NPS State of the Park (SotP) reports are a communication and education tool. They convey complex park condition information to the general public in a clear and simple manner. This promotes greater awareness of park conditions and needs, strengthening public support for NPS actions that maintain or improve conditions for the enjoyment and benefit of future generations.
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Cape Krusenstern National Monument

Report cover for Cape Krusenstern National Monument

Above the Arctic Circle, Cape Krusenstern National Monument is comprised of more than 650,000 acres of land and water. The park preserves a landscape supporting dynamic processes of coastal erosion, accretion, and aggradation in an arctic environment as exemplified by the formation of over 100 beach ridges containing a 5,000 year record of sequential human use. Learn more…

Fort Union Trading Post National Historic Site

Report cover for Fort Union Trading Post National Historic Site

Fort Union Trading Post National Historic Site commemorates and interprets the significant role of the fort as the preeminent fur trading post on the Upper Missouri River. The American Fur Company established Fort Union Trading Post in 1828. Many Native American tribes came to the fort to trade buffalo robes and other animal hides for a variety of globally-sourced trade goods. The trading post was an example of the possibility of peaceful economic and social interactions between very different cultures, the Euro-Americans and diverse Native American peoples. Learn more…

Kenai Fjords National Park

Report cover for Kenai Fjords National Park

Kenai Fjords National Park is a land dominated by glaciers, massive rivers of ice that flow out from the Harding Icefield. Today, nearly 51 percent of the park is covered by ice, but all of this land was once buried beneath the ice and still bears its influence. Kenai Fjords National Park provides opportunities to experience, understand, and appreciate the scenic and wild values of the Harding Icefield, outflowing glaciers, coastal fjords, and wildlife and to comprehend environmental change in a human context. Learn more…

Kings Mountain National Military Park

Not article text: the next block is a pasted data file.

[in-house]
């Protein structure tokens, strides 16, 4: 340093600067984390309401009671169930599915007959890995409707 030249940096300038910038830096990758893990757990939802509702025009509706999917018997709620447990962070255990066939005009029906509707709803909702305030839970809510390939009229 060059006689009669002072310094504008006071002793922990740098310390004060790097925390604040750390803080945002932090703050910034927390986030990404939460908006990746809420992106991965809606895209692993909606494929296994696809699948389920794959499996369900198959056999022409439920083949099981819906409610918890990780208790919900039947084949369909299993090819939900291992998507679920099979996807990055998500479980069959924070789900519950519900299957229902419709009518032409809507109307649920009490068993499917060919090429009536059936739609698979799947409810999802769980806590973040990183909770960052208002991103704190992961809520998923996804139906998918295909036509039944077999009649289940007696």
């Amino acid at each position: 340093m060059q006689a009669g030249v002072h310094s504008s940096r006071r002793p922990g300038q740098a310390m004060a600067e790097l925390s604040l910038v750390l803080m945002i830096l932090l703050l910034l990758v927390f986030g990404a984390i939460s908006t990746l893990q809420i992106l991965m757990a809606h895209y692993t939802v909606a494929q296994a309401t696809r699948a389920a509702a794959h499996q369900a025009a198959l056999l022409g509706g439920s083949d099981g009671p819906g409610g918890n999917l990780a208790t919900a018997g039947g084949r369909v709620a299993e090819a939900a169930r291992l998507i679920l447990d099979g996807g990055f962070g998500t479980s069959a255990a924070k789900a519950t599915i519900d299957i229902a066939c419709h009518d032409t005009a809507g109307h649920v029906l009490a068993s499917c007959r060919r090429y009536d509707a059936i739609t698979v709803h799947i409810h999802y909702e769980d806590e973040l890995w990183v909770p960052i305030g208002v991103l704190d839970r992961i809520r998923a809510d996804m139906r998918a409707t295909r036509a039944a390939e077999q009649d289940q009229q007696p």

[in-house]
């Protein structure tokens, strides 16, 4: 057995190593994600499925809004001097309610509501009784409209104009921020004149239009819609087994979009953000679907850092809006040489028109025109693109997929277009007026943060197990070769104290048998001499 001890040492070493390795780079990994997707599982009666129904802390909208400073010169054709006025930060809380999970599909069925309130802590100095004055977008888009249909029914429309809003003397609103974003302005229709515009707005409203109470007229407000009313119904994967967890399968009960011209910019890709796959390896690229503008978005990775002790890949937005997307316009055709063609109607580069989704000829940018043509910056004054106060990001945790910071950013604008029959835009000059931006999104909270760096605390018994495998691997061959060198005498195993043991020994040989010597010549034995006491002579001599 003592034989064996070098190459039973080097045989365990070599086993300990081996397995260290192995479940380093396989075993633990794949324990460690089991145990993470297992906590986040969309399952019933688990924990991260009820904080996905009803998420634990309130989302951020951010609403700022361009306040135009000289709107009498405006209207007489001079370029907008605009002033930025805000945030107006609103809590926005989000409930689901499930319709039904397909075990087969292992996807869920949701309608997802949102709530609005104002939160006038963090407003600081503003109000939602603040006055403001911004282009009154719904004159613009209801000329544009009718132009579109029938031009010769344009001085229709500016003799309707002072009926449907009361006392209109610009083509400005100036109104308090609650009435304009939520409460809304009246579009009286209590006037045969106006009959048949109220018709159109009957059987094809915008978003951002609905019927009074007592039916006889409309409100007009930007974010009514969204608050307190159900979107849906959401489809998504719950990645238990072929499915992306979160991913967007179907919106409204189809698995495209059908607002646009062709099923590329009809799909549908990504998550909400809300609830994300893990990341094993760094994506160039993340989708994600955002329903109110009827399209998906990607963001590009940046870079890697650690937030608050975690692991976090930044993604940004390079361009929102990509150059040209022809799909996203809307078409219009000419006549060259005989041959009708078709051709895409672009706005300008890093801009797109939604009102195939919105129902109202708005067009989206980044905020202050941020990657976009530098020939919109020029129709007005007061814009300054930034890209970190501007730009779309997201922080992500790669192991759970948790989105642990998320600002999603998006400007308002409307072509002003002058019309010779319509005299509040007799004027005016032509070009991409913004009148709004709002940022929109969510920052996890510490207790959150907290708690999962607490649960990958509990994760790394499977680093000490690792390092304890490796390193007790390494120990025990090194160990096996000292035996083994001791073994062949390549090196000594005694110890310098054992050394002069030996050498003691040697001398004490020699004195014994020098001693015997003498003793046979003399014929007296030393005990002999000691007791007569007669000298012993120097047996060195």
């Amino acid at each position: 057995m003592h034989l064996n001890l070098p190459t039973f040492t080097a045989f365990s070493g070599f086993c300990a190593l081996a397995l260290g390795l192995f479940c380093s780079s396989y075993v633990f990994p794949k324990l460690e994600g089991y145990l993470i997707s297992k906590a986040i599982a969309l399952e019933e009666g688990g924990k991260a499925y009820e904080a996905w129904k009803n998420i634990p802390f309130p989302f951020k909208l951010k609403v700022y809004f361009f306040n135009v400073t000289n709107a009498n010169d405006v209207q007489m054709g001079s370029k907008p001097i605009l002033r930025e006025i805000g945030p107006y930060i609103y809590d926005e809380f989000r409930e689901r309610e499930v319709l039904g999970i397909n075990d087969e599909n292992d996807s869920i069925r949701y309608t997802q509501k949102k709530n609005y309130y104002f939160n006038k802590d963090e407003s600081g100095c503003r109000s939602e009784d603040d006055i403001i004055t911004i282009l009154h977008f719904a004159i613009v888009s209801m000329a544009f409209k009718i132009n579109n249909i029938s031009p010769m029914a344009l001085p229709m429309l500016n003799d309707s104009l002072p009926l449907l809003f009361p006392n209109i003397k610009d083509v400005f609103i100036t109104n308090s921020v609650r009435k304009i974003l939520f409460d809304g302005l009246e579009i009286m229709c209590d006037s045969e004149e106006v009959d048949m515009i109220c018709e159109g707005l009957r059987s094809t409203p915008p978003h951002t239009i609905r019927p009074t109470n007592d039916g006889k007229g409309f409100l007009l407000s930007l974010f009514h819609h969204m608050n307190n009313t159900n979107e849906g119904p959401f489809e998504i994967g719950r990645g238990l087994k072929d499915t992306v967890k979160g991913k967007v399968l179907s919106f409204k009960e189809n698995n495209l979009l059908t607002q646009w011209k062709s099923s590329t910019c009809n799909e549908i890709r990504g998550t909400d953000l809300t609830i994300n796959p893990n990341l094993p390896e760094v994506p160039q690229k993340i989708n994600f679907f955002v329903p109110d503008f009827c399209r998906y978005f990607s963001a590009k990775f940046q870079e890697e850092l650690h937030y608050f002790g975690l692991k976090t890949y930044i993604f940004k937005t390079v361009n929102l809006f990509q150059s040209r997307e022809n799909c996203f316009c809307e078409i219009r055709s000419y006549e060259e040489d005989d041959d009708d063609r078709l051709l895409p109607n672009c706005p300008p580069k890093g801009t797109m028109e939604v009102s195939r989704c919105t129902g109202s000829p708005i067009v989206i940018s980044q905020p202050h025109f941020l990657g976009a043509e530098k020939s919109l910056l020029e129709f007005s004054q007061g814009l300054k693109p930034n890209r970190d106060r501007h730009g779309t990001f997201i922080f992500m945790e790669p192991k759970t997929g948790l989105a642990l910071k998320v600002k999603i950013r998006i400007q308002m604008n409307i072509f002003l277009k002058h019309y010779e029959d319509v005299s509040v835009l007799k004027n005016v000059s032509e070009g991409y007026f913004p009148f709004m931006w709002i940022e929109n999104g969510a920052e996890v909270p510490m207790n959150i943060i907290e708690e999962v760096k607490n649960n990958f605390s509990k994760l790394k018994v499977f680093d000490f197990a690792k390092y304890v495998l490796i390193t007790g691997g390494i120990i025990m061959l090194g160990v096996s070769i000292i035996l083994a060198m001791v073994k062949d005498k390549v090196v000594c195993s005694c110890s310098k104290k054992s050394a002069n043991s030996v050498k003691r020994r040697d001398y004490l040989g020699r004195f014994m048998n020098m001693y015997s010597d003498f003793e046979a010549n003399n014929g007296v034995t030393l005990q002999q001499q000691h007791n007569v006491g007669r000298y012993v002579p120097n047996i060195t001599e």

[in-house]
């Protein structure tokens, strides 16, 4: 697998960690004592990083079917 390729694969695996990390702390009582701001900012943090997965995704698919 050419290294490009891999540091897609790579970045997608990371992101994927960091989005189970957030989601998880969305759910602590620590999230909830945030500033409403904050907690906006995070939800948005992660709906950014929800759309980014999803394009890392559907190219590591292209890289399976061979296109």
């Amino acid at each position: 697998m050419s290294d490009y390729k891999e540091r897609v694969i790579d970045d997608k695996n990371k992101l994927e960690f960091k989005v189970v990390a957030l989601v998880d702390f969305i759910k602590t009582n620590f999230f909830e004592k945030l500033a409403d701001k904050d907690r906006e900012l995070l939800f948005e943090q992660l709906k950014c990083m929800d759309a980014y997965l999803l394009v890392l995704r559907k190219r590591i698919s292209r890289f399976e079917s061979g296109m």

Report cover for Kings Mountain National Military Park

Kings Mountain National Military Park commemorates an important American victory on October 7, 1780 that changed the course of the Revolutionary War. The Patriot victory at Kings Mountain temporarily halted the advance of a British army northward into North Carolina and was the first in a string of British defeats that culminated in the October 1781 surrender of General Cornwallis at Yorktown, Virginia. Learn more…

Kobuk Valley National Park

Report cover for Kobuk Valley National Park

In northwestern Alaska, above the Arctic Circle, Kobuk Valley contains more than 1,750,000 acres of road-less land and water. The park covers a broad, wetland-dominated valley along the Kobuk River on the western end of the Brooks Range. The Great Kobuk Sand Dunes are the largest active Arctic dune field in North America. Learn more…

Noatak National Preserve

Report cover for Noatak National Preserve

Noatak National Preserve is located northeast of the town of Kotzebue and above the Arctic Circle, at the western end of the Brooks Range and in the Baird Mountains. The preserve contains more than 6.5 million acres of land and water, including boreal forest and vast tundra. The Noatak River system is considered the last remaining complete river system in the United States that has not been altered by human activities. Learn more…

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Last Updated: June 16, 2017 Contact Webmaster